By Janet Sankale
The International Criminal Court will hear an update about the situation in Sudan after a military takeover as it presides over the second status conference in the case of former Janjaweed commander Ali Muhammad Ali Abd-Al-Rahman on November 12, 2021.
Trial Chamber I’s order setting the agenda of the conference also listed the court’s activities, victims’ participation, and trial witnesses among the subjects to be discussed.
Judges Joanna Korner (presiding), Reine Alapini-Gansou, and Althea Violet Alexis-Windsor also said trial preparation, page limit for filings, and possible dates for the next status conference would be on the table.
ICC Prosecutor Karim Khan said the prosecution intends to add 14 new witnesses to the provisional trial list.
He said the prosecution would also give an update on the use of expert witnesses and request the chamber to extend the deadline of submission of applications to February 3, 2022.
The prosecution added that it would update the court on the recent developments in Sudan and their impact on the prosecution’s activities.
The court ordered that a representative from the Registry be available during the conference to give an update on the situation in Sudan, the court’s activities, as well as victims’ participation.
Earlier this month, the ICC Appeals Chamber unanimously rejected Abd-Al-Rahman’s appeal against a decision Pre-Trial Chamber II made on May 17, 2021, on the defence’s jurisdictional challenge (exception d’incompétence).
In a statement read by the Presiding Piotr Hofmański, the court stated that in rejecting the defence’s four grounds of appeal, the Appeals Chamber highlighted, among other matters, that it found no error in the reasons given by Pre-Trial Chamber II defining a “situation” before the court in terms of temporal, territorial, and in some cases personal parameters.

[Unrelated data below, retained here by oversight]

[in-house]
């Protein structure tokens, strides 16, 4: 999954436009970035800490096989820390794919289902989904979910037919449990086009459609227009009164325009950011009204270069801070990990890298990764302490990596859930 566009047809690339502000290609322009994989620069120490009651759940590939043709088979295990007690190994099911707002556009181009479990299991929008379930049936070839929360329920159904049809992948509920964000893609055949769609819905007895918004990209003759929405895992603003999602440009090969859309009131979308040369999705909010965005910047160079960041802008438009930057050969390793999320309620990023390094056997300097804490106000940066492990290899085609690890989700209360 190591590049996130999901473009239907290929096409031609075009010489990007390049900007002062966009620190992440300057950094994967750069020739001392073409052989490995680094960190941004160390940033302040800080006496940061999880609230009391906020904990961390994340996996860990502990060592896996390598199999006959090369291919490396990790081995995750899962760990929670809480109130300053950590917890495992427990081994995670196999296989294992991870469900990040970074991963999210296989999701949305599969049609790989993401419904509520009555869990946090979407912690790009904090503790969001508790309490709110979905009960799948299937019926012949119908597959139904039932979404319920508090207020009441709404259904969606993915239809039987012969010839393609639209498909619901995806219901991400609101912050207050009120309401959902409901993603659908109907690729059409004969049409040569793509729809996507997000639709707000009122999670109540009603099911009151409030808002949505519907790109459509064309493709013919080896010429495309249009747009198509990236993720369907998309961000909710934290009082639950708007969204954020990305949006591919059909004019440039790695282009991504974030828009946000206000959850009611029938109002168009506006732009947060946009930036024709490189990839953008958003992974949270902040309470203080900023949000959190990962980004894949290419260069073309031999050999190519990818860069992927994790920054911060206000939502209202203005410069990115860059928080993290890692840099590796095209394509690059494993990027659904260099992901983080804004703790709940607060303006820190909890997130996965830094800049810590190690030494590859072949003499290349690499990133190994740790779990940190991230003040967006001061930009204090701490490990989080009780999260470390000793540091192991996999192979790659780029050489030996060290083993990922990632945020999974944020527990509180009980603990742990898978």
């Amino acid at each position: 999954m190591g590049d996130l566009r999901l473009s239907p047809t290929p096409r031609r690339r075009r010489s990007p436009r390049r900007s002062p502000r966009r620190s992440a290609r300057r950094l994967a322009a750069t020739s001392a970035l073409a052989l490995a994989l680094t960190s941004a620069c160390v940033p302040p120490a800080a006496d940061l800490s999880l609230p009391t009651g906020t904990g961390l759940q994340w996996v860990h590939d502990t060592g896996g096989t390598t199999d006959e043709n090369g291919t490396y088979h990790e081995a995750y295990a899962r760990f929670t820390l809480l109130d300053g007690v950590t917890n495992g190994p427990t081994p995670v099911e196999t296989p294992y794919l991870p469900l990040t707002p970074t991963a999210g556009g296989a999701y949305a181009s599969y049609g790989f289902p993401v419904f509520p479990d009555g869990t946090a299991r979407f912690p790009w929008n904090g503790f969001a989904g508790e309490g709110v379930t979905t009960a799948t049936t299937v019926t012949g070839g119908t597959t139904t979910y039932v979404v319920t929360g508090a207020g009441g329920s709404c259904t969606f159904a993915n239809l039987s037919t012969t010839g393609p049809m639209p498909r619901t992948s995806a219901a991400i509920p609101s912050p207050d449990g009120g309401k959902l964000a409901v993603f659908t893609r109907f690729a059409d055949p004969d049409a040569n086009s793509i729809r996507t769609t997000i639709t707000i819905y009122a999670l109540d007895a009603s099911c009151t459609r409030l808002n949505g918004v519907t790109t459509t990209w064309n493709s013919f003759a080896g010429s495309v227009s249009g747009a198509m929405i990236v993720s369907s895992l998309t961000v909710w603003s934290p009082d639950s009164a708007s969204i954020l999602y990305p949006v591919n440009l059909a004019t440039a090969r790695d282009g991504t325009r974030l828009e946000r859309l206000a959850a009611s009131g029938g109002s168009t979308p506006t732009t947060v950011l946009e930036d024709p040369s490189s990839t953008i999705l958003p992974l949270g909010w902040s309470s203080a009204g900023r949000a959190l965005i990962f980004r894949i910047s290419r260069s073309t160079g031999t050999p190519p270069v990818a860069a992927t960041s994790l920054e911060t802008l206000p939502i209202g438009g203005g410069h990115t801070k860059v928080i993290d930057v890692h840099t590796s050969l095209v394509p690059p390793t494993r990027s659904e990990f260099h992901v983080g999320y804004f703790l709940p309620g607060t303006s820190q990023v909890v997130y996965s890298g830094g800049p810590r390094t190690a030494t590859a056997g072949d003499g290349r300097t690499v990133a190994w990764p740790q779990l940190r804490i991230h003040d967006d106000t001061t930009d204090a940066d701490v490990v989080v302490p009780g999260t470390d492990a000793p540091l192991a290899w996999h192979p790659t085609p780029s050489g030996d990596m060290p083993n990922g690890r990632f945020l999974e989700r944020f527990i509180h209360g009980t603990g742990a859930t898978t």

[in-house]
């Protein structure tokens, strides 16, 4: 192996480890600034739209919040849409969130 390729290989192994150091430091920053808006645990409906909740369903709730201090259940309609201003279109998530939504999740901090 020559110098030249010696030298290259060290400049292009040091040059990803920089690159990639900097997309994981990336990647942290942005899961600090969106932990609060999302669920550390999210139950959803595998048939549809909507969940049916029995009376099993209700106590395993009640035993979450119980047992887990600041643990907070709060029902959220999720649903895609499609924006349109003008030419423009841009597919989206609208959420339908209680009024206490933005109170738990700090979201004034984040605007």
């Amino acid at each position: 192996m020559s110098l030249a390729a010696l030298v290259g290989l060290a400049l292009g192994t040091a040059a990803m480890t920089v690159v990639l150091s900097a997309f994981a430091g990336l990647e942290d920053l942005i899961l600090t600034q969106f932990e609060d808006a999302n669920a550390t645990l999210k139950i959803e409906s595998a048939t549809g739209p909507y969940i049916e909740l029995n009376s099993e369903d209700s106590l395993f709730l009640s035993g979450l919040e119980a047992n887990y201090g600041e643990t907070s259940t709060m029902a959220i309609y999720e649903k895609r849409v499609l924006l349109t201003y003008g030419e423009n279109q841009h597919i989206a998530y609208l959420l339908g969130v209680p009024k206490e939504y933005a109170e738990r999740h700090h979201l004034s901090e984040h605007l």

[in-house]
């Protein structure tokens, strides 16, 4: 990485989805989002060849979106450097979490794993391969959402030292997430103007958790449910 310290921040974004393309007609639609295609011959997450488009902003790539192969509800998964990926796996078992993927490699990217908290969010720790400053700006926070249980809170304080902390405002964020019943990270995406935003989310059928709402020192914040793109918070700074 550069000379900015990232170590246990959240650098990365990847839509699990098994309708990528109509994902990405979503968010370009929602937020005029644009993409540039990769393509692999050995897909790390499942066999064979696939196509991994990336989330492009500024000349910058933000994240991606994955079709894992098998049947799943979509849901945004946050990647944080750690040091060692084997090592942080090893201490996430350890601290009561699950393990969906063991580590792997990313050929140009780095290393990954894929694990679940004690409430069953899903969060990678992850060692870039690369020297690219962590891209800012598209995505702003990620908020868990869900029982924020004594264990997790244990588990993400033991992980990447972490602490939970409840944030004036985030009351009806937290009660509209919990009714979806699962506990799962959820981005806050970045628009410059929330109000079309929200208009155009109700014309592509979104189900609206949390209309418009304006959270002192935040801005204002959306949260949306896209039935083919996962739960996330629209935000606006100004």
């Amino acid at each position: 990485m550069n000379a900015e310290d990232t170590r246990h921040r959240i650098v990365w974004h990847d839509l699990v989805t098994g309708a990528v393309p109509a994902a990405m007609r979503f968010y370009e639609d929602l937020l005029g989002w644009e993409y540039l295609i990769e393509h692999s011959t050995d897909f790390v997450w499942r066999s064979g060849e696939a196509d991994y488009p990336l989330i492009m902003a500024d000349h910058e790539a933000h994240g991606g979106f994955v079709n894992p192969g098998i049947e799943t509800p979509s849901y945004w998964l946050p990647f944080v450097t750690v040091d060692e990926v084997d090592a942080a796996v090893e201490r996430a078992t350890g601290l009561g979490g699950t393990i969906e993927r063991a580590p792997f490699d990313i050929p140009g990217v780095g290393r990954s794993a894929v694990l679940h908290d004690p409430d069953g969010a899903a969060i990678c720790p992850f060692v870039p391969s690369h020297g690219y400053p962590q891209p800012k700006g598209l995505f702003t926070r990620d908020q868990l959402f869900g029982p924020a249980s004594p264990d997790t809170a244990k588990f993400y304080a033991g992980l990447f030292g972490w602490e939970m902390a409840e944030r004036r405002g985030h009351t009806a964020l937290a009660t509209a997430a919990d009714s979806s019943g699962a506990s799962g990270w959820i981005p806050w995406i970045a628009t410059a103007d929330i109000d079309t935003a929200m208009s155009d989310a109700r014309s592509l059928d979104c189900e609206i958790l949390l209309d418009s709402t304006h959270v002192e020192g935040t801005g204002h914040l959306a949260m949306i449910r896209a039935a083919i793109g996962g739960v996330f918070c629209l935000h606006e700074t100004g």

The defence had argued that Darfur, as opposed to Sudan as a whole, does not constitute a “situation” that could be referred to the court pursuant to article 13(b) of the Statute.
The court also found that the defence’s second ground for appeal on non-funding by the United Nations of the activities of the court arising from a referral by the Security Council does not invalidate resolution 1593, which referred the situation to the ICC.
“As for the alleged failure of the Pre-Trial Chamber to take into account the lack of the Security Council logistical and security support to the court in Sudan, the Appeals Chamber finds that the defence has not demonstrated how this alleged error of law relates to the jurisdiction of the court,” said the ruling.
The chamber also referred to the principle of legality, nullum crimen sine lege, which means that a person shall not be criminally responsible under the Statute unless the conduct in question constitutes, at the time it takes place, a crime within the jurisdiction of the court.
The Appeals Chamber further explained that it found that the referral of the situation in Darfur, Sudan, took place in the wake of serious violations of human rights and humanitarian law that were criminalised under international law at the time.
It also found that the crimes under the Statute were intended to be generally representative of the state of customary international law when the Statute was drafted.
Abd-Al-Rahman was transferred to the ICC’s custody on June 9, 2020, after voluntarily surrendering himself in the Central African Republic. His initial appearance before the ICC took place on June 15, 2020. The confirmation of charges hearing was held before Pre-Trial Chamber II from 24 to 26 May 2021 and on July 9, 2021, the Chamber unanimously, issued a decision confirming all the charges brought by the Prosecutor against Ali Abd-Al-Rahman and committed him to trial before a Trial Chamber.
He faces 31 charges of war crimes and crimes against humanity allegedly committed in Darfur, Sudan in 2003.
The opening of his trial is scheduled for April 5, 2022.